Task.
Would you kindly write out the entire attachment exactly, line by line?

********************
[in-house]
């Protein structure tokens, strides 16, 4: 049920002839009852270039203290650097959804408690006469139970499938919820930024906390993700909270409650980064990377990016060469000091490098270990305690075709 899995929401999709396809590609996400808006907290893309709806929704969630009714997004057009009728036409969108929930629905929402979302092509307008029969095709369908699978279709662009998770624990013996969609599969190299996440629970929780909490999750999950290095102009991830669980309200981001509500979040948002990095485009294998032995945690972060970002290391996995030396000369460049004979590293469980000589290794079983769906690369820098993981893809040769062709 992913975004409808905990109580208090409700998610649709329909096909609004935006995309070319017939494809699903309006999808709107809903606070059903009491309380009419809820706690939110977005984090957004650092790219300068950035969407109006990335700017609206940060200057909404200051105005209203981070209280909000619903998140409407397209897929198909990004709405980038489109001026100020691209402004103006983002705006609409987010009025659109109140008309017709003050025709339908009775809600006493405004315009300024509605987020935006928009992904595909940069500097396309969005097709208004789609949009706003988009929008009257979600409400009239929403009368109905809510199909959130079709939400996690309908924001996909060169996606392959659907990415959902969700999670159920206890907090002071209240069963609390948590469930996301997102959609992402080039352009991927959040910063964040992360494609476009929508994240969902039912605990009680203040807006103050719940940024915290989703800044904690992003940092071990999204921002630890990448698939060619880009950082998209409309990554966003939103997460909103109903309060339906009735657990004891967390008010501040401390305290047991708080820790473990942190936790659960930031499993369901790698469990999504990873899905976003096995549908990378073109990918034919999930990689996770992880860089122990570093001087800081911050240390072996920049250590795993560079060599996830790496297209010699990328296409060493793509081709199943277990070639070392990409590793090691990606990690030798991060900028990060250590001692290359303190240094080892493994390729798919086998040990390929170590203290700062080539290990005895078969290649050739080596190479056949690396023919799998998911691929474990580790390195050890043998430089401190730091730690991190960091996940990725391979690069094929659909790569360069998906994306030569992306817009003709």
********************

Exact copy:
[in-house]
């Protein structure tokens, strides 16, 4: 049920002839009852270039203290650097959804408690006469139970499938919820930024906390993700909270409650980064990377990016060469000091490098270990305690075709 899995929401999709396809590609996400808006907290893309709806929704969630009714997004057009009728036409969108929930629905929402979302092509307008029969095709369908699978279709662009998770624990013996969609599969190299996440629970929780909490999750999950290095102009991830669980309200981001509500979040948002990095485009294998032995945690972060970002290391996995030396000369460049004979590293469980000589290794079983769906690369820098993981893809040769062709 992913975004409808905990109580208090409700998610649709329909096909609004935006995309070319017939494809699903309006999808709107809903606070059903009491309380009419809820706690939110977005984090957004650092790219300068950035969407109006990335700017609206940060200057909404200051105005209203981070209280909000619903998140409407397209897929198909990004709405980038489109001026100020691209402004103006983002705006609409987010009025659109109140008309017709003050025709339908009775809600006493405004315009300024509605987020935006928009992904595909940069500097396309969005097709208004789609949009706003988009929008009257979600409400009239929403009368109905809510199909959130079709939400996690309908924001996909060169996606392959659907990415959902969700999670159920206890907090002071209240069963609390948590469930996301997102959609992402080039352009991927959040910063964040992360494609476009929508994240969902039912605990009680203040807006103050719940940024915290989703800044904690992003940092071990999204921002630890990448698939060619880009950082998209409309990554966003939103997460909103109903309060339906009735657990004891967390008010501040401390305290047991708080820790473990942190936790659960930031499993369901790698469990999504990873899905976003096995549908990378073109990918034919999930990689996770992880860089122990570093001087800081911050240390072996920049250590795993560079060599996830790496297209010699990328296409060493793509081709199943277990070639070392990409590793090691990606990690030798991060900028990060250590001692290359303190240094080892493994390729798919086998040990390929170590203290700062080539290990005895078969290649050739080596190479056949690396023919799998998911691929474990580790390195050890043998430089401190730091730690991190960091996940990725391979690069094929659909790569360069998906994306030569992306817009003709």